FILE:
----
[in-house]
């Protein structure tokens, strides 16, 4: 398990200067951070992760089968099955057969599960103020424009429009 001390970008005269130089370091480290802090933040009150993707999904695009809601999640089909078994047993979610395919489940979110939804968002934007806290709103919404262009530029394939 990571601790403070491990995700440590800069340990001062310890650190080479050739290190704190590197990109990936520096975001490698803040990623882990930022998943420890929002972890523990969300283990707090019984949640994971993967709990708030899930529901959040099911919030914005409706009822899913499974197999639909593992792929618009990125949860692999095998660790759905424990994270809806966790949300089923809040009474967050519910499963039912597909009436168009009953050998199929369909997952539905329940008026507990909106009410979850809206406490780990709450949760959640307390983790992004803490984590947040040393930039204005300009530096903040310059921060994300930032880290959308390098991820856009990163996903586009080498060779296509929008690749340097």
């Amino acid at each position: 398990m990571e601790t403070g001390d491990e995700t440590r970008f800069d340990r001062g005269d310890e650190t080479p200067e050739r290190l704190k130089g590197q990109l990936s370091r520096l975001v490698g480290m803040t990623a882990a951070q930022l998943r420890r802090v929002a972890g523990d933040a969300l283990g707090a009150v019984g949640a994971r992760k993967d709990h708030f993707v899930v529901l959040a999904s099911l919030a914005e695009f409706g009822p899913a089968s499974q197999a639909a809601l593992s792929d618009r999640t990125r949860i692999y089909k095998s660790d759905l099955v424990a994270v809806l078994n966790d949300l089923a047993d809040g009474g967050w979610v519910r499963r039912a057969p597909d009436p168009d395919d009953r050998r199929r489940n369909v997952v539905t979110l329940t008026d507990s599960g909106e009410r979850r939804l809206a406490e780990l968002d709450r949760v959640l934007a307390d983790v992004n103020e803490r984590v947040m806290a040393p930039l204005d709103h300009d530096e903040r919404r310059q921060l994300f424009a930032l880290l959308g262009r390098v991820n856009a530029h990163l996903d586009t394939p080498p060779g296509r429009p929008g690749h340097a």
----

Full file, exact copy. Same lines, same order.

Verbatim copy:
[in-house]
């Protein structure tokens, strides 16, 4: 398990200067951070992760089968099955057969599960103020424009429009 001390970008005269130089370091480290802090933040009150993707999904695009809601999640089909078994047993979610395919489940979110939804968002934007806290709103919404262009530029394939 990571601790403070491990995700440590800069340990001062310890650190080479050739290190704190590197990109990936520096975001490698803040990623882990930022998943420890929002972890523990969300283990707090019984949640994971993967709990708030899930529901959040099911919030914005409706009822899913499974197999639909593992792929618009990125949860692999095998660790759905424990994270809806966790949300089923809040009474967050519910499963039912597909009436168009009953050998199929369909997952539905329940008026507990909106009410979850809206406490780990709450949760959640307390983790992004803490984590947040040393930039204005300009530096903040310059921060994300930032880290959308390098991820856009990163996903586009080498060779296509929008690749340097």
């Amino acid at each position: 398990m990571e601790t403070g001390d491990e995700t440590r970008f800069d340990r001062g005269d310890e650190t080479p200067e050739r290190l704190k130089g590197q990109l990936s370091r520096l975001v490698g480290m803040t990623a882990a951070q930022l998943r420890r802090v929002a972890g523990d933040a969300l283990g707090a009150v019984g949640a994971r992760k993967d709990h708030f993707v899930v529901l959040a999904s099911l919030a914005e695009f409706g009822p899913a089968s499974q197999a639909a809601l593992s792929d618009r999640t990125r949860i692999y089909k095998s660790d759905l099955v424990a994270v809806l078994n966790d949300l089923a047993d809040g009474g967050w979610v519910r499963r039912a057969p597909d009436p168009d395919d009953r050998r199929r489940n369909v997952v539905t979110l329940t008026d507990s599960g909106e009410r979850r939804l809206a406490e780990l968002d709450r949760v959640l934007a307390d983790v992004n103020e803490r984590v947040m806290a040393p930039l204005d709103h300009d530096e903040r919404r310059q921060l994300f424009a930032l880290l959308g262009r390098v991820n856009a530029h990163l996903d586009t394939p080498p060779g296509r429009p929008g690749h340097a």